Home grant recipients expected to see benefits soon

CROTHERSVILLE

Repairs and home improvements are expected to begin soon for residents benefiting from a grant Crothersville received late last year.

The town was awarded $155,570 through the Owner-Occupied Rehab Aging in Place Project grant, which is presented through the Indiana Housing and Community Development Authority.

Victoria Dake, who works for Administrative Resources association and is administering the housing program for the town, said the hope is to complete work on seven homes by the end of the 18-month grant period.

“We’re actually way ahead of the game,” Dake recently told the Crothersville Town Council. “We’ve inspected six homes so far to verify that they are eligible.”

Dake said she received homeowners’ income documentation. She also went along with an inspector for lead and home modification assessments and verified the homeowners’ needs.

Since the council unanimously approved and signed documentation, Dake will send the paperwork to the funding agency for approval. It will then go to the Department of Natural Resources to make sure the homes are not historic.

“They typically take about a month to turn those around, so as soon as I have your approval, I’m going to get busy on that and get it to them,” Dake said.

Bidding will be in May, and work should begin shortly after.

In November, Clerk-Treasurer Terry Richey announced Crothersville was one of 12 communities in the state earning the grant. The town received half of the amount it applied for, but officials said they are fortunate because only 12 of the 24 communities around the state that applied for funding received it.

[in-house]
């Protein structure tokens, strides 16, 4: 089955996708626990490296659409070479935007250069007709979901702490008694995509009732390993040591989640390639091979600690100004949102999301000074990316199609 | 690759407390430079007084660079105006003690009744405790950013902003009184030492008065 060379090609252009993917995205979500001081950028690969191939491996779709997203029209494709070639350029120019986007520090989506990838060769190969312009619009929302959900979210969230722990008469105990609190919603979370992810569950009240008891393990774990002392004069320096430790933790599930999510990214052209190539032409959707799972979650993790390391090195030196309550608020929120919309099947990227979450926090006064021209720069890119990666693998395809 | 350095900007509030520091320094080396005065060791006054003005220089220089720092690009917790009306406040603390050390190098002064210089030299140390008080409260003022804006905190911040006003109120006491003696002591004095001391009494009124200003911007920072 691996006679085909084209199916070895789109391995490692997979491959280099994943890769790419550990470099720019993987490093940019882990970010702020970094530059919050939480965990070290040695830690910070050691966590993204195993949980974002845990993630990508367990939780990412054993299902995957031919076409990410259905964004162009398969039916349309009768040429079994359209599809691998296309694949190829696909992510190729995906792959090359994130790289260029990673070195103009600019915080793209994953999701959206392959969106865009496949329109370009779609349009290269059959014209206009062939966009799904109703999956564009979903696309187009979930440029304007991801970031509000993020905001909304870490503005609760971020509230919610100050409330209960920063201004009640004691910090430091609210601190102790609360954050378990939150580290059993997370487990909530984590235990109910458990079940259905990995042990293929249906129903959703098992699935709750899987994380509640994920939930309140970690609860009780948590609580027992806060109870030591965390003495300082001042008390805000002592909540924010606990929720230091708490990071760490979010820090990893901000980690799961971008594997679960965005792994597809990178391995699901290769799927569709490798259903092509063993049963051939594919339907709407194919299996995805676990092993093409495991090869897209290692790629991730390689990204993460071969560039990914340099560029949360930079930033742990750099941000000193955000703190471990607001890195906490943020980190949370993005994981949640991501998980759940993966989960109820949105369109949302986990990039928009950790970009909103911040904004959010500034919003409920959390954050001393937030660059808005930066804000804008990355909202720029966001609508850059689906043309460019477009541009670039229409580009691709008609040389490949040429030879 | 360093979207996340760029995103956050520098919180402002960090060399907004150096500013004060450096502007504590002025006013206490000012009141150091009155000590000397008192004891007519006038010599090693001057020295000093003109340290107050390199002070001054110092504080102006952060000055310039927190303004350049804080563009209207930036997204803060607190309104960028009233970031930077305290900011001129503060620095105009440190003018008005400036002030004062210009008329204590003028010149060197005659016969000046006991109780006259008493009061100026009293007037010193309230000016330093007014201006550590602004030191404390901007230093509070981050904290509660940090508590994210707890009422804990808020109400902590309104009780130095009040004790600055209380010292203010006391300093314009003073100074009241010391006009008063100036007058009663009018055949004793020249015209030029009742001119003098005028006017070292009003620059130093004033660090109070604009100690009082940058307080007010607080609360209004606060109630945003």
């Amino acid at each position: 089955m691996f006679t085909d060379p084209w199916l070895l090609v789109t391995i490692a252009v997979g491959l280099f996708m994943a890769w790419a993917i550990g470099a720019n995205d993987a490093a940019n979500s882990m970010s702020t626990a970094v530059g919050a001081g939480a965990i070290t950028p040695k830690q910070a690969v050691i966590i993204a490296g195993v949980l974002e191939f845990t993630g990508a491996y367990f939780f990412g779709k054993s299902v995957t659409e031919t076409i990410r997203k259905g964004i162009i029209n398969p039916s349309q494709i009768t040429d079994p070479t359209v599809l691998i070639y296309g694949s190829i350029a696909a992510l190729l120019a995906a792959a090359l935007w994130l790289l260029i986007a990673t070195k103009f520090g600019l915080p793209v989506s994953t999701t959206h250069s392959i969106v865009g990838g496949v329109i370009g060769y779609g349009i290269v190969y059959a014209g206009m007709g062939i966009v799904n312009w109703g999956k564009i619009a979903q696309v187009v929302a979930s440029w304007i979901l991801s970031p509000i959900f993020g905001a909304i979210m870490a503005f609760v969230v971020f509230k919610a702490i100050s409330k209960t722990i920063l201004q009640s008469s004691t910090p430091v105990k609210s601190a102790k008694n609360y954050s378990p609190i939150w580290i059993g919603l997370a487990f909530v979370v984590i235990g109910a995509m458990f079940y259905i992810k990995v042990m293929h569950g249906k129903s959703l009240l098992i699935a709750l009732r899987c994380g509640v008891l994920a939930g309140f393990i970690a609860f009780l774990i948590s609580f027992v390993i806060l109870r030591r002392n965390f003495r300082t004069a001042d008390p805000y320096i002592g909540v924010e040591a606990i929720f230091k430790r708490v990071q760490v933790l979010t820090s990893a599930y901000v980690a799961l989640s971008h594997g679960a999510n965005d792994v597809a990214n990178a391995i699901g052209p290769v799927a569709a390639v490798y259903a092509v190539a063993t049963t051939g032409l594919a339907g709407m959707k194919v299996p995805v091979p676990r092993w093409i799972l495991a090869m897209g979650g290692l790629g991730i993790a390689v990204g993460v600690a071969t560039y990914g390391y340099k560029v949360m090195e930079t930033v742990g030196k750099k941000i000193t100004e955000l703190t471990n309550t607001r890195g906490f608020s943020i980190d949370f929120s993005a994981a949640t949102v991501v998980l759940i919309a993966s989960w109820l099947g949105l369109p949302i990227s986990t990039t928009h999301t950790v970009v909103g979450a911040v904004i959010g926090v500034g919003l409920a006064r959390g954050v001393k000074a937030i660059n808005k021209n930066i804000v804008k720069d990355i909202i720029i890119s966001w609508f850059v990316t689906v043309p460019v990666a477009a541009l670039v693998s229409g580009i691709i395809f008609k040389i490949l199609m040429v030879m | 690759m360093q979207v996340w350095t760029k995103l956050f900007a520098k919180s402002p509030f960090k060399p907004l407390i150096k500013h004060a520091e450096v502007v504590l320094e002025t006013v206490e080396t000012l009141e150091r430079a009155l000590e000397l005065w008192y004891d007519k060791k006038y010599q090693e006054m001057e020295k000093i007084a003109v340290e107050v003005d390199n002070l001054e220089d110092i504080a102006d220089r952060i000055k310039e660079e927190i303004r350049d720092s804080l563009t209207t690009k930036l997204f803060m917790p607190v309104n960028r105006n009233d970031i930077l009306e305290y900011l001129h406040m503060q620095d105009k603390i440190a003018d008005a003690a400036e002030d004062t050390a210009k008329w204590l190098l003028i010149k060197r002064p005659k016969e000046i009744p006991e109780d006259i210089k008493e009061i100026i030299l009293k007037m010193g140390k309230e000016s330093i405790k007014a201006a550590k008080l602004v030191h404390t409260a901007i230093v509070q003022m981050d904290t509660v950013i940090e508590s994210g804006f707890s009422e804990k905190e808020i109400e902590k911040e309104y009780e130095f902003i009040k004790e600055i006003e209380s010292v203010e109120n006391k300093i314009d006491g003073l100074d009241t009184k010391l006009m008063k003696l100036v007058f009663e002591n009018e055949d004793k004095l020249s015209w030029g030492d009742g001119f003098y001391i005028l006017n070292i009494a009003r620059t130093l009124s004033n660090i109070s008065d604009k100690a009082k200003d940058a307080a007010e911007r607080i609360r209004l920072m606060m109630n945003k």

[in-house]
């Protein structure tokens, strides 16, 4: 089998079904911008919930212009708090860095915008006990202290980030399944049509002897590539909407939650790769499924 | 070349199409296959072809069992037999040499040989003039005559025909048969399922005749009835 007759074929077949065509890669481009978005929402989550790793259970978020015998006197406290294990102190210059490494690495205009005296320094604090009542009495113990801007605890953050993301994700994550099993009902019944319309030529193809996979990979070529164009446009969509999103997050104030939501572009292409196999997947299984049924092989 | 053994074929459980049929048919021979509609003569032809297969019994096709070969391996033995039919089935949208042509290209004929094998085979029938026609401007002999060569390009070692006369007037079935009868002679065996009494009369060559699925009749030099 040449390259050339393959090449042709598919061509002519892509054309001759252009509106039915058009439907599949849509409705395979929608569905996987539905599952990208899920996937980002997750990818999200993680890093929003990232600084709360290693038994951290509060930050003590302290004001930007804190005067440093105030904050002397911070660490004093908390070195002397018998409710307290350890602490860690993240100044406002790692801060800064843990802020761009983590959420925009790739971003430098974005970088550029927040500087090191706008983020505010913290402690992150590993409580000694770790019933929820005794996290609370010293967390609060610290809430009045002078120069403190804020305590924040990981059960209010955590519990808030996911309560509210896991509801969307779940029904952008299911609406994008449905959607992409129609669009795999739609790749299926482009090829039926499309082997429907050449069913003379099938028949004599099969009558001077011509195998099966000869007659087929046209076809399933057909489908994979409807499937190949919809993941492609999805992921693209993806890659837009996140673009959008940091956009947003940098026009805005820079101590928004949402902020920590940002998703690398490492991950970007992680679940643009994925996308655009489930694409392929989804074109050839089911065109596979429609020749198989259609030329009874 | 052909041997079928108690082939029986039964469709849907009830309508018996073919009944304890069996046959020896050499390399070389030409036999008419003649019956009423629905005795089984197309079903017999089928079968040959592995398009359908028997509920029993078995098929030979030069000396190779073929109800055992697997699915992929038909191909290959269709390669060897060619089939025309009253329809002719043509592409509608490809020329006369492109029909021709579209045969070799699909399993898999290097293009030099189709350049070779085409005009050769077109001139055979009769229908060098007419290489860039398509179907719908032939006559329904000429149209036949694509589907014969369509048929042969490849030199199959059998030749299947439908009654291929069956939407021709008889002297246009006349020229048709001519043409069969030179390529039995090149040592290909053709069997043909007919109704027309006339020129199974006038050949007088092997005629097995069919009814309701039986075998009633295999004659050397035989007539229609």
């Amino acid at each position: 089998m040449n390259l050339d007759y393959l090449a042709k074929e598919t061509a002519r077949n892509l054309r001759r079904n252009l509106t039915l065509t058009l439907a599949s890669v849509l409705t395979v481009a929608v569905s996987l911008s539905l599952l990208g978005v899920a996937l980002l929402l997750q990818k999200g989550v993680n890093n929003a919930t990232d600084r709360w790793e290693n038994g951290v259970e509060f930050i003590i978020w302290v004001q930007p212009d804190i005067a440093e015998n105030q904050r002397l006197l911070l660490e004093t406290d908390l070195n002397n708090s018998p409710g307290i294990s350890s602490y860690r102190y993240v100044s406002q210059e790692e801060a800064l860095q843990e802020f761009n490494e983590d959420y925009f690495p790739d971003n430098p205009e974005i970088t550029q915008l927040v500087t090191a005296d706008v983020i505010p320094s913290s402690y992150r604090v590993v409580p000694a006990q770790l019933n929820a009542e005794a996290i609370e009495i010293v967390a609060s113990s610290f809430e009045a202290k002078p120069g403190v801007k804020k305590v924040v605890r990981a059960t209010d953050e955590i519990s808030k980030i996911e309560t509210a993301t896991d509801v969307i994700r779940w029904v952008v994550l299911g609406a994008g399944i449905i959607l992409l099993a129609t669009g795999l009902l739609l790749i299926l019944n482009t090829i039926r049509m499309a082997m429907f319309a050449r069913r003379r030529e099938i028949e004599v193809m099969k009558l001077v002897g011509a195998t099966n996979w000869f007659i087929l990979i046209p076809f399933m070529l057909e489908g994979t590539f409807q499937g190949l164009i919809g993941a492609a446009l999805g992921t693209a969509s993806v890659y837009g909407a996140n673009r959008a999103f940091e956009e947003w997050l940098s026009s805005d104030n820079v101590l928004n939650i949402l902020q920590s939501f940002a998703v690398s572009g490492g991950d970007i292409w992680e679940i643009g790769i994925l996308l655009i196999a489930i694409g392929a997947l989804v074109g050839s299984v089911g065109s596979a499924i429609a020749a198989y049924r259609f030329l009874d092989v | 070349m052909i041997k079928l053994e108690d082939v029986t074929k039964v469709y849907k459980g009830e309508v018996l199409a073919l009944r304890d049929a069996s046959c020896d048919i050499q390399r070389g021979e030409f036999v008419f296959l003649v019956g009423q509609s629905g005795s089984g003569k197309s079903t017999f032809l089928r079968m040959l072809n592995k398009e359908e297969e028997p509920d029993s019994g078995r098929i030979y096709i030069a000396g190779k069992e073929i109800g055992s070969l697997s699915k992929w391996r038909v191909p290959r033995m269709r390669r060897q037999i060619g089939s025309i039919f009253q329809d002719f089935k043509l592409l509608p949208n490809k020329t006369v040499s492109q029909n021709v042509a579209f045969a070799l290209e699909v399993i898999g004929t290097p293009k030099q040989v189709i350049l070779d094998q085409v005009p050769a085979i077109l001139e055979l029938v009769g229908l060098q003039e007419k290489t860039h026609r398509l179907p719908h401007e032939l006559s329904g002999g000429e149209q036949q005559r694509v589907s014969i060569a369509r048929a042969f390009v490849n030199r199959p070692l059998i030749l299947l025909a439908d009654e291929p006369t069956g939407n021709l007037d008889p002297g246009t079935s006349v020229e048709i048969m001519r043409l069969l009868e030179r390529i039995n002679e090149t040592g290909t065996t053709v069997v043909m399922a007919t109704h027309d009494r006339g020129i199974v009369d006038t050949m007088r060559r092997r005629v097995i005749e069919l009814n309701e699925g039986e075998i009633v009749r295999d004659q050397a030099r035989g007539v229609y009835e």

The Indiana Housing and Community Development Authority provides opportunities for qualifying Hoosier homeowners to receive assistance to make much-needed repairs to their homes, according to in.gov/ihcda.

The program allows eligible entities to apply for grant funding to complete repairs on owner-occupied residential properties. Funding of up to $25,000 may be used to address conditions in a home that, if left unattended, would create an issue with the integrity of the home or become a detriment to the quality of life for the residents.

The program is designed primarily to assist the elderly, but it also could help those needing handicap accessibility.

“We do a lot of walk-in showers, grab bars, better lighting, those sorts of things,” Dake said.

As long as the homeowner stays in their home for three years, they don’t have to pay any money back, Richey said.

“They are trying to help people to be able to stay in their homes longer,” she said.

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Zach Spicer is a reporter for The (Seymour) Tribune. He can be reached at zspicer@tribtown.com or 812-523-7080.